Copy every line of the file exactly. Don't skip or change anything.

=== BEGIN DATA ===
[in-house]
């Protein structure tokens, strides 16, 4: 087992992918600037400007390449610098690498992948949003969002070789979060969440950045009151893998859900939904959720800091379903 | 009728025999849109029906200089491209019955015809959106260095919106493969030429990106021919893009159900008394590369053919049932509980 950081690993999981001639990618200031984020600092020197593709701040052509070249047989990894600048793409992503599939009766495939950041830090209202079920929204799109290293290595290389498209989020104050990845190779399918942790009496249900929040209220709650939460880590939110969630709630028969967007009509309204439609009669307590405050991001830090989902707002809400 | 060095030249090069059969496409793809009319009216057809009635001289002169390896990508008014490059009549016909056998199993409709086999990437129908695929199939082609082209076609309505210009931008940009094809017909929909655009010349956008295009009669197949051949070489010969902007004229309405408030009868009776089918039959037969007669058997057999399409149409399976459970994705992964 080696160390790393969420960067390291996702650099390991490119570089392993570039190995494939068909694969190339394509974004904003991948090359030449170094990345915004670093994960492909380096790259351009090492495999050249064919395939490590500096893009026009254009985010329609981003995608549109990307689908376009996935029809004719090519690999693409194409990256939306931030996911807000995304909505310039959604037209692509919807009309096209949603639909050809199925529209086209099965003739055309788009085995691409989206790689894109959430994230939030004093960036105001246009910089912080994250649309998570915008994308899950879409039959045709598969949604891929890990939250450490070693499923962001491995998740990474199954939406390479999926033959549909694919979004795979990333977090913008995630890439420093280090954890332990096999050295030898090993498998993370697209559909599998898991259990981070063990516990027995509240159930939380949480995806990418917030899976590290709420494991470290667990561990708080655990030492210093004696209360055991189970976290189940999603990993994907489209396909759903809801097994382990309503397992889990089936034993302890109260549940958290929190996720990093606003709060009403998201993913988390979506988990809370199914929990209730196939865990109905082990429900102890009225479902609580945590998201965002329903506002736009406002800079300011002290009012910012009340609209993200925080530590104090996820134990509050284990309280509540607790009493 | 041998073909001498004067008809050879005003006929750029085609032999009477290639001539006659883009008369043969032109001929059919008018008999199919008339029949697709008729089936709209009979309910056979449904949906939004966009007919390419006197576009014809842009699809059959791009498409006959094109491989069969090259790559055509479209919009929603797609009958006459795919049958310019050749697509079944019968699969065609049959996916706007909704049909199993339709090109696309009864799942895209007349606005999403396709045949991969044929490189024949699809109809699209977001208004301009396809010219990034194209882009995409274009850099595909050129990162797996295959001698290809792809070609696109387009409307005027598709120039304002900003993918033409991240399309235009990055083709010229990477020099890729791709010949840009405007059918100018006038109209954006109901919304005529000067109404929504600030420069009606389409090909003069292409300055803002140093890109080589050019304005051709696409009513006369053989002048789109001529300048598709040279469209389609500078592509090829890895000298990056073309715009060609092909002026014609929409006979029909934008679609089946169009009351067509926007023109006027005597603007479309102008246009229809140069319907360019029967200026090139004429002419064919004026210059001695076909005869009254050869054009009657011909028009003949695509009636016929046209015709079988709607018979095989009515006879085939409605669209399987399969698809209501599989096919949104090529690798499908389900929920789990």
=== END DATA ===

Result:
[in-house]
């Protein structure tokens, strides 16, 4: 087992992918600037400007390449610098690498992948949003969002070789979060969440950045009151893998859900939904959720800091379903 | 009728025999849109029906200089491209019955015809959106260095919106493969030429990106021919893009159900008394590369053919049932509980 950081690993999981001639990618200031984020600092020197593709701040052509070249047989990894600048793409992503599939009766495939950041830090209202079920929204799109290293290595290389498209989020104050990845190779399918942790009496249900929040209220709650939460880590939110969630709630028969967007009509309204439609009669307590405050991001830090989902707002809400 | 060095030249090069059969496409793809009319009216057809009635001289002169390896990508008014490059009549016909056998199993409709086999990437129908695929199939082609082209076609309505210009931008940009094809017909929909655009010349956008295009009669197949051949070489010969902007004229309405408030009868009776089918039959037969007669058997057999399409149409399976459970994705992964 080696160390790393969420960067390291996702650099390991490119570089392993570039190995494939068909694969190339394509974004904003991948090359030449170094990345915004670093994960492909380096790259351009090492495999050249064919395939490590500096893009026009254009985010329609981003995608549109990307689908376009996935029809004719090519690999693409194409990256939306931030996911807000995304909505310039959604037209692509919807009309096209949603639909050809199925529209086209099965003739055309788009085995691409989206790689894109959430994230939030004093960036105001246009910089912080994250649309998570915008994308899950879409039959045709598969949604891929890990939250450490070693499923962001491995998740990474199954939406390479999926033959549909694919979004795979990333977090913008995630890439420093280090954890332990096999050295030898090993498998993370697209559909599998898991259990981070063990516990027995509240159930939380949480995806990418917030899976590290709420494991470290667990561990708080655990030492210093004696209360055991189970976290189940999603990993994907489209396909759903809801097994382990309503397992889990089936034993302890109260549940958290929190996720990093606003709060009403998201993913988390979506988990809370199914929990209730196939865990109905082990429900102890009225479902609580945590998201965002329903506002736009406002800079300011002290009012910012009340609209993200925080530590104090996820134990509050284990309280509540607790009493 | 041998073909001498004067008809050879005003006929750029085609032999009477290639001539006659883009008369043969032109001929059919008018008999199919008339029949697709008729089936709209009979309910056979449904949906939004966009007919390419006197576009014809842009699809059959791009498409006959094109491989069969090259790559055509479209919009929603797609009958006459795919049958310019050749697509079944019968699969065609049959996916706007909704049909199993339709090109696309009864799942895209007349606005999403396709045949991969044929490189024949699809109809699209977001208004301009396809010219990034194209882009995409274009850099595909050129990162797996295959001698290809792809070609696109387009409307005027598709120039304002900003993918033409991240399309235009990055083709010229990477020099890729791709010949840009405007059918100018006038109209954006109901919304005529000067109404929504600030420069009606389409090909003069292409300055803002140093890109080589050019304005051709696409009513006369053989002048789109001529300048598709040279469209389609500078592509090829890895000298990056073309715009060609092909002026014609929409006979029909934008679609089946169009009351067509926007023109006027005597603007479309102008246009229809140069319907360019029967200026090139004429002419064919004026210059001695076909005869009254050869054009009657011909028009003949695509009636016929046209015709079988709607018979095989009515006879085939409605669209399987399969698809209501599989096919949104090529690798499908389900929920789990």